Skip to main content
Inland Revenue

Tax Policy

Chapter 4 - Suggested policy changes

4.1 The policy solution set out in this paper is to allow loss-making R&D-intensive start-up companies to cash out (that is, obtain early access to) some or all of their tax losses arising from R&D expenditure in the year in which the expenditure is incurred. This should reduce the market failures and tax distortions that can be a deterrent to investment in R&D, and create a more economically neutral outcome for such companies.

4.2 Under this proposal, eligible businesses would be able to cash out the taxable value of their R&D losses in the year they were incurred. In practice, this means that eligible R&D companies would be able to claim up to 28 percent (the current company tax rate) of their tax losses from the Government in any given year.

4.3 Officials suggest that eligibility be targeted to R&D-intensive start-up companies by restricting the refund to:

  • loss-making companies whose R&D intensity (based on a ratio of R&D expenditure on wages and salaries to total wage and salaries expenditure) exceeds a specified threshold; and
  • an overall cap on the amount that can be cashed out in any given year.

4.4 We suggest that the threshold for R&D intensity is set at 20 percent, to ensure that the refund is appropriately targeted to highly innovative businesses. Eligible R&D companies would be able to cash out up to 1.5 times their R&D expenditure on salary and wages, provided that this amount does not exceed their total tax losses or total qualifying R&D expenditure in the relevant tax year. In practice, this means eligible businesses would be able to cash out the lesser of:

  • 1.5 times the company’s R&D expenditure on salary and wages;
  • total tax losses; or
  • total qualifying R&D expenditure.

4.5 In addition, there would be an overall cap on the amount of losses that would qualify to be cashed out. This would help ensure that the full benefits of the proposal are targeted principally to smaller companies, given the higher relative cashflow benefit the cash-out would have for these companies. It is suggested this overall cap would initially be set at $500,000, eventually rising to $2 million.

4.6 Any losses cashed out under the proposal would no longer be carried forward to be offset against future income. However, taxpayers would still be eligible to carry forward any losses in excess of the amount cashed out. This means that remaining losses would be accorded the same treatment as losses under the current rules.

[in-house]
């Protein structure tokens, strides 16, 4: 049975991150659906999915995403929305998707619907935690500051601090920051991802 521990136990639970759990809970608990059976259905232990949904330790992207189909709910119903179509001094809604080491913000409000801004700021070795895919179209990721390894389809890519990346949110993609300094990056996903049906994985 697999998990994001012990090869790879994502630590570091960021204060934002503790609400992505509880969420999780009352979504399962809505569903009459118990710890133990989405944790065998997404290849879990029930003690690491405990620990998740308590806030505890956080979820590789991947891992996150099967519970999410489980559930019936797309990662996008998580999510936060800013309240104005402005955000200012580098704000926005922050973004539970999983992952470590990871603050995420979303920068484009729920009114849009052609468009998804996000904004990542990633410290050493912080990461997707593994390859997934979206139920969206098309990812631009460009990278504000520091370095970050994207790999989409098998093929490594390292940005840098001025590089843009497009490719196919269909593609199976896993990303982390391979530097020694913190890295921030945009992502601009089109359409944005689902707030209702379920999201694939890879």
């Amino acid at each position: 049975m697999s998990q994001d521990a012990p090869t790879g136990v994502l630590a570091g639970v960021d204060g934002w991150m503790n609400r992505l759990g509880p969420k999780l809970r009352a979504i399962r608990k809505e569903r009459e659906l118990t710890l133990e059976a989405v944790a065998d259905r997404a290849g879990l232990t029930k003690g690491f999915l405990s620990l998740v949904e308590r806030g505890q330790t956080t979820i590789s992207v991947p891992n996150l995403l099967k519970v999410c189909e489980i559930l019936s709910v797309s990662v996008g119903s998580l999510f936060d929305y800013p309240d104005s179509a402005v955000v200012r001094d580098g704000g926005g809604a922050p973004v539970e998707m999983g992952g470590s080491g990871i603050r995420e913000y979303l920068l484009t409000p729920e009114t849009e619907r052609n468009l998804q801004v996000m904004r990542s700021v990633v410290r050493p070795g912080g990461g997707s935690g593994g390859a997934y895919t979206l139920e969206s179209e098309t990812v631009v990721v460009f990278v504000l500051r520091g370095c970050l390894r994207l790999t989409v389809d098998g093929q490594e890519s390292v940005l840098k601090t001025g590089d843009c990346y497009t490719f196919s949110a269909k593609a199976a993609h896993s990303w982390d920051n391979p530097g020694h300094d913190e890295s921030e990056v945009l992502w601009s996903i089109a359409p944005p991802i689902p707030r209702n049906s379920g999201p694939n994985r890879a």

4.7 Several aspects of the eligibility criteria are included within the scope of this consultation, including features of the eligibility criteria, the cap on eligible losses, and the appropriate definition of R&D. We will discuss and be seeking your views on these features in Chapter 5.

4.8 To further reduce risks to the tax base, it is also suggested that the value of any remaining cashed-out losses be recovered upon the sale of any developed intellectual property, shares in the company, or sale of the company itself. These integrity measures are set out in more detail in Chapter 7.

Expected benefits

4.9 This proposal is expected to:

  • provide some relief for the financing and cashflow constraints faced by R&D-intensive start-up companies during the initial loss-making phase of the innovation cycle;
  • remove a tax distortion against undertaking innovation, making the tax system more neutral for businesses targeted by the policy change; and
  • remove the risk that any accumulated tax losses of an R&D-intensive start-up will be lost in the event of failure.

4.10 These expected benefits are aligned with the underlying policy rationale set out in Chapter 3.

4.11 It is difficult to quantify the benefits from this proposal in terms of its marginal impact on R&D expenditure or the probability of successful innovation. As noted in Chapter 3, however, there is a relatively strong consensus in the academic and tax policy literature that young R&D-intensive businesses are likely to face difficulties in accessing sufficient capital, so are likely to benefit from this proposed policy change.

4.12 The proposal provides a cashflow benefit to eligible companies as it rebalances tax liabilities from periods of loss to periods of profit. It should be noted that it does not alter a company’s overall expected tax liability as any tax deductions that are taken now can no longer be taken in the future.[6]

4.13 Evidence indicates that the proposal should be well targeted to start-ups as those companies that would be eligible for the proposed policy are, on average, younger than other R&D-intensive companies.[7]

4.14 In addition, by restricting eligibility of the cash out to those companies above a specified level of R&D intensity means that any tax benefit will be better targeted towards those businesses incurring tax losses due to intensive R&D activity, rather than for other reasons.

4.15 It is proposed that a cap on the amount of loss able to be cashed out will increase over time. This should help limit the risk that the new policy causes an increase in demand for scientists and engineers, and consequently in their wages, due to the finite supply of these workers in the short term. If that situation arose, part of the potential benefits of the R&D cash-out would be reduced as the cost of carrying out R&D would increase, rather than increasing the amount of R&D performed. A gradual phase-in will therefore help to maximise the potential benefits of the policy change in terms of increased R&D activity.


6 This assertion is conditional on the R&D company being successful. If the company fails to earn income, the cashed out loss will effectively become a grant as the loss-making company is able to use some of their tax losses.

7 Research and Development Survey 2010, details available at